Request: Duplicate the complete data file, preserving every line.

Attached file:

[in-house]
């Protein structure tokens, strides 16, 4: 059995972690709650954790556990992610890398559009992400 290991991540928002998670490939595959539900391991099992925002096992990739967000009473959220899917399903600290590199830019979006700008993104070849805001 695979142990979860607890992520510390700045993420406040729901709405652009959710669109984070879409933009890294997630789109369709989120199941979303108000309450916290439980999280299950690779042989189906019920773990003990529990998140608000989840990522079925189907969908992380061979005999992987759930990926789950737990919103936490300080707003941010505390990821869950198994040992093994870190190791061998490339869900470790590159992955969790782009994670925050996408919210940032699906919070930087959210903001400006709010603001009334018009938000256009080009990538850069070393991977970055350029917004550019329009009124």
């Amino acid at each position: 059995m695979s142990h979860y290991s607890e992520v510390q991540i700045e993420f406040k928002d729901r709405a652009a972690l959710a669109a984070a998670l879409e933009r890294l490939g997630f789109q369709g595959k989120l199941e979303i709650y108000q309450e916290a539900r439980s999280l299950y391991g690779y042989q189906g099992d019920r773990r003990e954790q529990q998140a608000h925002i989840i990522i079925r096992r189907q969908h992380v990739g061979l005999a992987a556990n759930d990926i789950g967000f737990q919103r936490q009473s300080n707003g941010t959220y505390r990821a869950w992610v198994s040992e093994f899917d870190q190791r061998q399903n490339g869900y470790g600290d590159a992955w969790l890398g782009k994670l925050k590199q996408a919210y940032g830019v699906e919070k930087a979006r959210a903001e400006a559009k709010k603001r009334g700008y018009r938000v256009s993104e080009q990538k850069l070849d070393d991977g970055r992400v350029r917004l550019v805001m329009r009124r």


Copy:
[in-house]
């Protein structure tokens, strides 16, 4: 059995972690709650954790556990992610890398559009992400 290991991540928002998670490939595959539900391991099992925002096992990739967000009473959220899917399903600290590199830019979006700008993104070849805001 695979142990979860607890992520510390700045993420406040729901709405652009959710669109984070879409933009890294997630789109369709989120199941979303108000309450916290439980999280299950690779042989189906019920773990003990529990998140608000989840990522079925189907969908992380061979005999992987759930990926789950737990919103936490300080707003941010505390990821869950198994040992093994870190190791061998490339869900470790590159992955969790782009994670925050996408919210940032699906919070930087959210903001400006709010603001009334018009938000256009080009990538850069070393991977970055350029917004550019329009009124």
């Amino acid at each position: 059995m695979s142990h979860y290991s607890e992520v510390q991540i700045e993420f406040k928002d729901r709405a652009a972690l959710a669109a984070a998670l879409e933009r890294l490939g997630f789109q369709g595959k989120l199941e979303i709650y108000q309450e916290a539900r439980s999280l299950y391991g690779y042989q189906g099992d019920r773990r003990e954790q529990q998140a608000h925002i989840i990522i079925r096992r189907q969908h992380v990739g061979l005999a992987a556990n759930d990926i789950g967000f737990q919103r936490q009473s300080n707003g941010t959220y505390r990821a869950w992610v198994s040992e093994f899917d870190q190791r061998q399903n490339g869900y470790g600290d590159a992955w969790l890398g782009k994670l925050k590199q996408a919210y940032g830019v699906e919070k930087a979006r959210a903001e400006a559009k709010k603001r009334g700008y018009r938000v256009s993104e080009q990538k850069l070849d070393d991977g970055r992400v350029r917004l550019v805001m329009r009124r």